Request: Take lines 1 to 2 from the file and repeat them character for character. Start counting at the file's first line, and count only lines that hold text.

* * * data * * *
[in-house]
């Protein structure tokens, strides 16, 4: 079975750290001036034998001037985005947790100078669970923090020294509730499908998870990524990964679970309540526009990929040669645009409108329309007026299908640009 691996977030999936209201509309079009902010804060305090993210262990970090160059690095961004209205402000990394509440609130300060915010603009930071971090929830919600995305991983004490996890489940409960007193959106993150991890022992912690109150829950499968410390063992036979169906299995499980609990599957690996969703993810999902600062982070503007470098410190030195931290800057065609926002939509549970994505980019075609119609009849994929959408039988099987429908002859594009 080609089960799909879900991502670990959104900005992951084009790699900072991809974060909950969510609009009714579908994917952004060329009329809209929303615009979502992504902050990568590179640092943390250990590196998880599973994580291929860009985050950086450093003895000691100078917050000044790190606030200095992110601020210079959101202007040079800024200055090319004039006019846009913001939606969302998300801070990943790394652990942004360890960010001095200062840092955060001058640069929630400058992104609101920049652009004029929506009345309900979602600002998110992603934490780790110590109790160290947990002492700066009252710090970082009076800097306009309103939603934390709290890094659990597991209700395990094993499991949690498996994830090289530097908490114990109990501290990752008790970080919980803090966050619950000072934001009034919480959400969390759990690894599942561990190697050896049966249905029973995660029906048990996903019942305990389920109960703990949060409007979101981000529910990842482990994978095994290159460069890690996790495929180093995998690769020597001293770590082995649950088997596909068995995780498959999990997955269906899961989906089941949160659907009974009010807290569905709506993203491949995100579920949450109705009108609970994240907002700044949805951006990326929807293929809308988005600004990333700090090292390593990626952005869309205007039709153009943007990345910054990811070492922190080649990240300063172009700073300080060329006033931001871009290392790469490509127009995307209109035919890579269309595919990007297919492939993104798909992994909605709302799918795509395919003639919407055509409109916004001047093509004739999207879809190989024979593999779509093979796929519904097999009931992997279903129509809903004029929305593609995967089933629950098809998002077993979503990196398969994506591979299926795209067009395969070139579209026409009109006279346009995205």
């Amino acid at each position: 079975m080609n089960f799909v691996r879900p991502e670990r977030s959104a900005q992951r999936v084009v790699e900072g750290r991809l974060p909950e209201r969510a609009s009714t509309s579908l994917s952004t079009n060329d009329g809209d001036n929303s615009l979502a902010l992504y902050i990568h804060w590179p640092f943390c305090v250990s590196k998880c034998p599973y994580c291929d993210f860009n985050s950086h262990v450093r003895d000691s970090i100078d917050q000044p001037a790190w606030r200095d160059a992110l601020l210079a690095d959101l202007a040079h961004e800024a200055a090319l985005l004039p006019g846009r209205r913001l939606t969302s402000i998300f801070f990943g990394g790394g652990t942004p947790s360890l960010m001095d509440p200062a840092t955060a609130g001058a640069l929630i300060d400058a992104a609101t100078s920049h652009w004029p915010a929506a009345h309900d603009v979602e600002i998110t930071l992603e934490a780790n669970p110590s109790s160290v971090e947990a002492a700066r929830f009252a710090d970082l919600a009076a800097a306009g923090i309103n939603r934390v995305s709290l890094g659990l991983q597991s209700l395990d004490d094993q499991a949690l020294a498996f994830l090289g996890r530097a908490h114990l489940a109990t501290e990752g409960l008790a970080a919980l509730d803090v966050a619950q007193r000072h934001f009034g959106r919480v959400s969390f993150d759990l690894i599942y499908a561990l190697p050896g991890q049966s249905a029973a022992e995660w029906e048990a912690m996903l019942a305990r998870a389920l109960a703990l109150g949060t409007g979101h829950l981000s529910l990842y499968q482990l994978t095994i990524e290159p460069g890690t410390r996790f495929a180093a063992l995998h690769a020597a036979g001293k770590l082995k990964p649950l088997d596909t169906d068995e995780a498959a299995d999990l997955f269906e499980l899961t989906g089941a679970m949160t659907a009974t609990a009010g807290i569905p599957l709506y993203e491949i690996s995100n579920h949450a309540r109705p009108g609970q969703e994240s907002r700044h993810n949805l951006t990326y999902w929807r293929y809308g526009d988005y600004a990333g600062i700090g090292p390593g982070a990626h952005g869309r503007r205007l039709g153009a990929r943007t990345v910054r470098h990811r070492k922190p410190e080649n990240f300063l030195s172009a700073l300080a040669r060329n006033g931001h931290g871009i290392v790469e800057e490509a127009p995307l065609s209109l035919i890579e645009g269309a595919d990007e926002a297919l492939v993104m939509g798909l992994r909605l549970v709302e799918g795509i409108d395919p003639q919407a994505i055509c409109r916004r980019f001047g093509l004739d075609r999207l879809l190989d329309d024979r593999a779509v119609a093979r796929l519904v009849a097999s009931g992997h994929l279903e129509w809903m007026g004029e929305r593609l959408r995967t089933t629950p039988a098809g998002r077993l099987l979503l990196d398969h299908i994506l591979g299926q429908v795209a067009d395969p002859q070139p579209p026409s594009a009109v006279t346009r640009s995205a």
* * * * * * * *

[in-house]
């Protein structure tokens, strides 16, 4: 079975750290001036034998001037985005947790100078669970923090020294509730499908998870990524990964679970309540526009990929040669645009409108329309007026299908640009 691996977030999936209201509309079009902010804060305090993210262990970090160059690095961004209205402000990394509440609130300060915010603009930071971090929830919600995305991983004490996890489940409960007193959106993150991890022992912690109150829950499968410390063992036979169906299995499980609990599957690996969703993810999902600062982070503007470098410190030195931290800057065609926002939509549970994505980019075609119609009849994929959408039988099987429908002859594009 080609089960799909879900991502670990959104900005992951084009790699900072991809974060909950969510609009009714579908994917952004060329009329809209929303615009979502992504902050990568590179640092943390250990590196998880599973994580291929860009985050950086450093003895000691100078917050000044790190606030200095992110601020210079959101202007040079800024200055090319004039006019846009913001939606969302998300801070990943790394652990942004360890960010001095200062840092955060001058640069929630400058992104609101920049652009004029929506009345309900979602600002998110992603934490780790110590109790160290947990002492700066009252710090970082009076800097306009309103939603934390709290890094659990597991209700395990094993499991949690498996994830090289530097908490114990109990501290990752008790970080919980803090966050619950000072934001009034919480959400969390759990690894599942561990190697050896049966249905029973995660029906048990996903019942305990389920109960703990949060409007979101981000529910990842482990994978095994290159460069890690996790495929180093995998690769020597001293770590082995649950088997596909068995995780498959999990997955269906899961989906089941949160659907009974009010807290569905709506993203491949995100579920949450109705009108609970994240907002700044949805951006990326929807293929809308988005600004990333700090090292390593990626952005869309205007039709153009943007990345910054990811070492922190080649990240300063172009700073300080060329006033931001871009290392790469490509127009995307209109035919890579269309595919990007297919492939993104798909992994909605709302799918795509395919003639919407055509409109916004001047093509004739999207879809190989024979593999779509093979796929519904097999009931992997279903129509809903004029929305593609995967089933629950098809998002077993979503990196398969994506591979299926795209067009395969070139579209026409009109006279346009995205």